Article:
Wal-Mart reaches ‘line in sand’ moment in push to fix stores

For months, a digital clock has counted relentlessly down – minutes, hours, days – inside the headquarters of Wal-Mart Stores Inc.

The timer was set up after Greg Foran, head of the company’s U.S. operations, made Oct. 1 a “line in the sand” for transforming Wal-Mart into a cleaner, easier and friendlier place to shop. The 54-year-old executive has crisscrossed the country visiting stores, trying to bring them up to par.

The clock hit zero on Thursday – and Foran is still at work.

While many Wal-Mart locations are now in better shape, some are lagging behind. And Foran is continuing his torrid pace of surprise visits, aiming to spot problems in the sprawling chain of 4,600 U.S. stores. Wal-Mart has made progress on its key priorities – making checkout lines shorter, for instance – but the company is still pushing to bring costs lower and improve efficiency.

In that vein, Wal-Mart said on Friday that it was cutting 450 workers at its headquarters.

“While difficult, I believe these changes will help us become a more nimble organization that serves customers better,” Chief Executive Officer Doug McMillon said in a memo to employees. “Our customers are changing, retail is changing, and we must change.”

At stake is Wal-Mart’s legacy as the king of discount chains, a reputation built on Sam Walton’s nonstop pursuit of lower prices. The Bentonville, Arkansas-based company had drifted away from Walton’s ideals in recent years, allowing costs to increase while its standards slipped, executives have said. Wal-Mart also faces fiercer competition, a stock slump and a broader slowdown in big-box retail.

Foran’s crusade to improve Wal-Mart’s tarnished reputation has sent him on visits to more than 150 stores in 30 states over the past year. He’s studied everything from how easy it is to get a shopping cart to how individual items are placed on the shelves – things customers often aren’t paying attention to but can contribute to their overall impressions.

“Maybe they are not ubiquitously achieving their goals across the U.S., but it is certainly a significant improvement,” said Burt Flickinger, managing director at Strategic Resource Group, a consulting firm that visits about 50 to 100 Wal-Mart stores a month.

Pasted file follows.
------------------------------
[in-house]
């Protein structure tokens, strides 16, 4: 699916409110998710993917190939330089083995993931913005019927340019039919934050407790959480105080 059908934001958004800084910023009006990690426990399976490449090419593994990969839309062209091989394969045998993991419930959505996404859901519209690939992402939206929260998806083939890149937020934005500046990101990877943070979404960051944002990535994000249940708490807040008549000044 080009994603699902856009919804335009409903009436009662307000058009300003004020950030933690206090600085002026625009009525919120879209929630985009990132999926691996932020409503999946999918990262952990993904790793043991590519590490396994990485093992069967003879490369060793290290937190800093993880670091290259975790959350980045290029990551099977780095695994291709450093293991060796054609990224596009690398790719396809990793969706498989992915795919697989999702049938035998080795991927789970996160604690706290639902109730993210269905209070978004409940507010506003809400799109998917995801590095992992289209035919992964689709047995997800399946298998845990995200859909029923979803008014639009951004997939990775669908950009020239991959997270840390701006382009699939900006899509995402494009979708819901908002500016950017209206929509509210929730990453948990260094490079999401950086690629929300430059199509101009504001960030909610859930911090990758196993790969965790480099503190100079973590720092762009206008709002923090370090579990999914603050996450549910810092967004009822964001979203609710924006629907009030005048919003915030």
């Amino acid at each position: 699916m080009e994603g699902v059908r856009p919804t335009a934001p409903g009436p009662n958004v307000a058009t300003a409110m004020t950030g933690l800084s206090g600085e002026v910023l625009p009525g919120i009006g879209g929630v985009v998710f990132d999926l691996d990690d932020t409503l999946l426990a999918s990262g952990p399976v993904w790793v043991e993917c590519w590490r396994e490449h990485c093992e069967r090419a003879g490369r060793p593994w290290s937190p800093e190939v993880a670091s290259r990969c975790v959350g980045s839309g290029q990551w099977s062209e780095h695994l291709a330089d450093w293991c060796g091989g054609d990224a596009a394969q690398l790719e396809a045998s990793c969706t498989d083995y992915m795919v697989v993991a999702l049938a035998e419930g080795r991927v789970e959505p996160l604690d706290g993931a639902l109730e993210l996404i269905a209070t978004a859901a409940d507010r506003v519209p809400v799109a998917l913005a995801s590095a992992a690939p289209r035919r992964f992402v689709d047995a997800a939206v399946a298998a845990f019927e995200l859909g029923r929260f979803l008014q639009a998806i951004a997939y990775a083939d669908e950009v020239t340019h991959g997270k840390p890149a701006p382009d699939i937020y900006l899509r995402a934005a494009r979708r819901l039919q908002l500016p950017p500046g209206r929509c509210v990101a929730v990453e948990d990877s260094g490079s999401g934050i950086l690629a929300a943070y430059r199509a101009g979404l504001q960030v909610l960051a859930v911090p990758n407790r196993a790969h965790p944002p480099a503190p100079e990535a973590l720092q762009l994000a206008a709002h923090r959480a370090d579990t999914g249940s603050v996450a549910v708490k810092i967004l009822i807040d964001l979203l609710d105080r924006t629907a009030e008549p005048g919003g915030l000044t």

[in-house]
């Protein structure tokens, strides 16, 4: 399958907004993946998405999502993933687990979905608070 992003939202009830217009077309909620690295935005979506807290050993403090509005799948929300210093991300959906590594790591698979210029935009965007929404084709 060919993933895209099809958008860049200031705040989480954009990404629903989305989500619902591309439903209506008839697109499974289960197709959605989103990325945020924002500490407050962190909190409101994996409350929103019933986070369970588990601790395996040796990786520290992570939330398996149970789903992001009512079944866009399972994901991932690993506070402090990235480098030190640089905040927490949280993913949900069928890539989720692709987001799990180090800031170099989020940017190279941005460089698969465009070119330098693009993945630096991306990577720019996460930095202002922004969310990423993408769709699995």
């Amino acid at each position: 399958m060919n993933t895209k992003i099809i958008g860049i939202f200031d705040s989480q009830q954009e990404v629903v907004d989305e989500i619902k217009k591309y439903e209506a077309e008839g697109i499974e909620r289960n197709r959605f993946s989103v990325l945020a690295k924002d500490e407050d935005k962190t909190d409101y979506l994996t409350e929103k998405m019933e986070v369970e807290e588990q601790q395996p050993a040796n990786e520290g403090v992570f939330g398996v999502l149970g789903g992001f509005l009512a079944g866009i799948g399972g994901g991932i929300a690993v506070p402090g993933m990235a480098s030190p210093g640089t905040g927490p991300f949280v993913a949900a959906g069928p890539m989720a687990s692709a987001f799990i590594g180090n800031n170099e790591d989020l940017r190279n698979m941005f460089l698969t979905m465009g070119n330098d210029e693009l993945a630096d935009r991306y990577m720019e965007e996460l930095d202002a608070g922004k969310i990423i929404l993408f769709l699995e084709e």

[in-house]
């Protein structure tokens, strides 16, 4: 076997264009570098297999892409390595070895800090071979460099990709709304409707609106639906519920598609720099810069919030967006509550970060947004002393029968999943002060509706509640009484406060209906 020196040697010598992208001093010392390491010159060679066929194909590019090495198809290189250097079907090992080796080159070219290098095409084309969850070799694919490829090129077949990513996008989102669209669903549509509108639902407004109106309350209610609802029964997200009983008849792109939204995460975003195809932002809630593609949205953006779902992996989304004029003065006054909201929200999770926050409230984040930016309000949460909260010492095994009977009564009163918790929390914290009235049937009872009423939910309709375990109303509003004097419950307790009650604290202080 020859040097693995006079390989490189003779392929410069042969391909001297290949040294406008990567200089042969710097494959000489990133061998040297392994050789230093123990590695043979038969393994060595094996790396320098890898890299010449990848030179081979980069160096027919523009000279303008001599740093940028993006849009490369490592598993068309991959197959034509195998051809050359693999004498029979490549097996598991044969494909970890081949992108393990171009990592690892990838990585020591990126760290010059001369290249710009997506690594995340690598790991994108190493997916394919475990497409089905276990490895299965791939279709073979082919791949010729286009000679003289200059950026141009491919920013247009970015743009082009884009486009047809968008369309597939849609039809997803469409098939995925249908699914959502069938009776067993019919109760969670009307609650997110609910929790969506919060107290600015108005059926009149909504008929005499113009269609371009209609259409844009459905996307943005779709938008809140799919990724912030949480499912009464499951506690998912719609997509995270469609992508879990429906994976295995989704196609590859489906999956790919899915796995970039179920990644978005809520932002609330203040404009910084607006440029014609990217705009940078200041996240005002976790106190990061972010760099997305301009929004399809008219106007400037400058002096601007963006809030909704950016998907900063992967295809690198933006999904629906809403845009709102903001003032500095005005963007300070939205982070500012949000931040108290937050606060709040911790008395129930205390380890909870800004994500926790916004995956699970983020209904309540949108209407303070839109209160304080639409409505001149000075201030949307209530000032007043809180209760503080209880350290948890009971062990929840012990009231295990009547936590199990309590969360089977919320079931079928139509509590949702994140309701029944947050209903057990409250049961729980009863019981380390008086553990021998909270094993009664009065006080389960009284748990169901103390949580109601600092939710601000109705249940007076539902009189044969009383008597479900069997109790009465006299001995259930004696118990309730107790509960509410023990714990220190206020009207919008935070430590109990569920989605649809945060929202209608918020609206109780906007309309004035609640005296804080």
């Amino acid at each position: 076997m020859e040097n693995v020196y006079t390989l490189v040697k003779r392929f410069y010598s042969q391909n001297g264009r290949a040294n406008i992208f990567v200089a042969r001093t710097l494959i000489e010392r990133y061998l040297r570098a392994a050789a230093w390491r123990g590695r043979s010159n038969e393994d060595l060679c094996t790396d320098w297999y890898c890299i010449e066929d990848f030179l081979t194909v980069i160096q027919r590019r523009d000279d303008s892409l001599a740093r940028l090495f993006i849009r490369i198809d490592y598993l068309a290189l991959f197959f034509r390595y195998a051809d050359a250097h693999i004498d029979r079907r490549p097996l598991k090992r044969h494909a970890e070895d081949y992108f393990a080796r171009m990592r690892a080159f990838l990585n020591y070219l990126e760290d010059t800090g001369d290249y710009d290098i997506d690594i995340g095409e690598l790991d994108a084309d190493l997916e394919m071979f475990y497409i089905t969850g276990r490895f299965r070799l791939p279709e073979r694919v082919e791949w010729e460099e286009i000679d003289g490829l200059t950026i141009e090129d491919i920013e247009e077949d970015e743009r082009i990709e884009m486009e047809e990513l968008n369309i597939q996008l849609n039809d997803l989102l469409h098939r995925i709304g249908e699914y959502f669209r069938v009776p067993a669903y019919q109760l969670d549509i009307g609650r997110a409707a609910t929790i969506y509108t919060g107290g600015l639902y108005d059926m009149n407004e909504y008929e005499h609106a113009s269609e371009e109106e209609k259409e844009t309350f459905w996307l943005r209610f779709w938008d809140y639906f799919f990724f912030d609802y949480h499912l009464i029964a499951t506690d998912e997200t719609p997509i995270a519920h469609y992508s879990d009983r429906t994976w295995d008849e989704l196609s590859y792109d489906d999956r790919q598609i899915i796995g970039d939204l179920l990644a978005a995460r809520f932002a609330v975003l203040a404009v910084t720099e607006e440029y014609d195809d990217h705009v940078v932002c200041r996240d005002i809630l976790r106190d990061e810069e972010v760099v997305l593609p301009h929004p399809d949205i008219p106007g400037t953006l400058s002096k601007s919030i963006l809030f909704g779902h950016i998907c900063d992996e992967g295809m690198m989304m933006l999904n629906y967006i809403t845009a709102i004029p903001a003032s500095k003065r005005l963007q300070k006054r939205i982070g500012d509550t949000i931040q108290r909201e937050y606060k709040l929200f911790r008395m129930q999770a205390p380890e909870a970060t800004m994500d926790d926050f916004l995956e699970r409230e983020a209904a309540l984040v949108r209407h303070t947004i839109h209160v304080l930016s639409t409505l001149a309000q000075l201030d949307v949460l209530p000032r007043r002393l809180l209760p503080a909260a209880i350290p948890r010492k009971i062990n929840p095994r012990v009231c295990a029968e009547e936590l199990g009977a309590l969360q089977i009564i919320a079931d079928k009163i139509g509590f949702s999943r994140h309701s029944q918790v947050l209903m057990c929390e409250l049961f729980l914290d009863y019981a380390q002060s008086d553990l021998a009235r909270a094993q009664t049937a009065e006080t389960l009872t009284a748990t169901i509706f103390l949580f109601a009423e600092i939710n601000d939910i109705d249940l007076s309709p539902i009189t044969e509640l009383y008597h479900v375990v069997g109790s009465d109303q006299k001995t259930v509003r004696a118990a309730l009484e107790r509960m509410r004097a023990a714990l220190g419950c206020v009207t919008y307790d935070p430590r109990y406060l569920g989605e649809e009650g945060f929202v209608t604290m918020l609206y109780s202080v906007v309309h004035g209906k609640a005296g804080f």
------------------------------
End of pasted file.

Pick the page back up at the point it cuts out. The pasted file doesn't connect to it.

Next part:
The Oct. 1 milestone was a way for Foran to bring urgency to Wal-Mart’s stores as they head into the holiday season – the first one since McMillon put his turnaround plan into place earlier this year. The holidays can make or break a retailer’s year, and Wal-Mart is in much need of a boost. Earnings fell short of analysts’ estimates last quarter, and the company trimmed its forecast for the year. Wal-Mart’s stock has lost more than a quarter of its value in 2015.

Wal-Mart executives have admitted that the retail giant lost its way. Once seemingly unstoppable, the company has watched customers defect to Amazon, dollar-store chains, and regional grocery stores such as Kroger Co. and Publix Super Markets Inc.

Wal-Mart shoppers have complained that the stores were dirty, the shelves were empty, and the prices weren’t as competitive as they once were. The goal over the past year was straightforward: Stores should be tidy, staff should be friendly, and customers should be able to get in and get out quickly.

Wal-Mart still has a ways to go, especially with its grocery business, which makes up more than half of its nearly $500 billion in annual revenue, said Wayne Hood, an analyst at BMO Capital Markets.

Wal-Mart trails its supermarket peers in customer satisfaction because of poor service, the inconvenience of its large stores and the condition of produce, Hood said in a research report last month. To grow, Wal-Mart can’t just match its competitors – it will need to do even better, he said.